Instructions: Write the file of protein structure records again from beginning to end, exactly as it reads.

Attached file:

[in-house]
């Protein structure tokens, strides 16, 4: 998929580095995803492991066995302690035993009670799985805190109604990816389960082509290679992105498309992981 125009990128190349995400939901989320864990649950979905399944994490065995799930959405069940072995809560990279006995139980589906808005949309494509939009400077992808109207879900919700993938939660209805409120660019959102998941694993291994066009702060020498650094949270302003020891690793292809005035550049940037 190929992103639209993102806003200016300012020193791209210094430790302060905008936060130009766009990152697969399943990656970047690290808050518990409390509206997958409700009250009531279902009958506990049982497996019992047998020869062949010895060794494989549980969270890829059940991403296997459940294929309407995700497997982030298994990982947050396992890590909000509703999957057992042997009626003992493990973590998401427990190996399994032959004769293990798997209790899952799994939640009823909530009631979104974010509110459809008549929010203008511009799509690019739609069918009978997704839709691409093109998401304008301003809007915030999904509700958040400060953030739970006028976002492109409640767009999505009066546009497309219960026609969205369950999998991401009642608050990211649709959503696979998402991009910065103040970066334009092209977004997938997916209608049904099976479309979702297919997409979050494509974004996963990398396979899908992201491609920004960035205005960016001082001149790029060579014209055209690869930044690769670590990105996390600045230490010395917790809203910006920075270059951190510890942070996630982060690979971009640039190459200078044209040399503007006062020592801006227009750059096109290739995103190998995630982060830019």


[in-house]
């Protein structure tokens, strides 16, 4: 998929580095995803492991066995302690035993009670799985805190109604990816389960082509290679992105498309992981 125009990128190349995400939901989320864990649950979905399944994490065995799930959405069940072995809560990279006995139980589906808005949309494509939009400077992808109207879900919700993938939660209805409120660019959102998941694993291994066009702060020498650094949270302003020891690793292809005035550049940037 190929992103639209993102806003200016300012020193791209210094430790302060905008936060130009766009990152697969399943990656970047690290808050518990409390509206997958409700009250009531279902009958506990049982497996019992047998020869062949010895060794494989549980969270890829059940991403296997459940294929309407995700497997982030298994990982947050396992890590909000509703999957057992042997009626003992493990973590998401427990190996399994032959004769293990798997209790899952799994939640009823909530009631979104974010509110459809008549929010203008511009799509690019739609069918009978997704839709691409093109998401304008301003809007915030999904509700958040400060953030739970006028976002492109409640767009999505009066546009497309219960026609969205369950999998991401009642608050990211649709959503696979998402991009910065103040970066334009092209977004997938997916209608049904099976479309979702297919997409979050494509974004996963990398396979899908992201491609920004960035205005960016001082001149790029060579014209055209690869930044690769670590990105996390600045230490010395917790809203910006920075270059951190510890942070996630982060690979971009640039190459200078044209040399503007006062020592801006227009750059096109290739995103190998995630982060830019």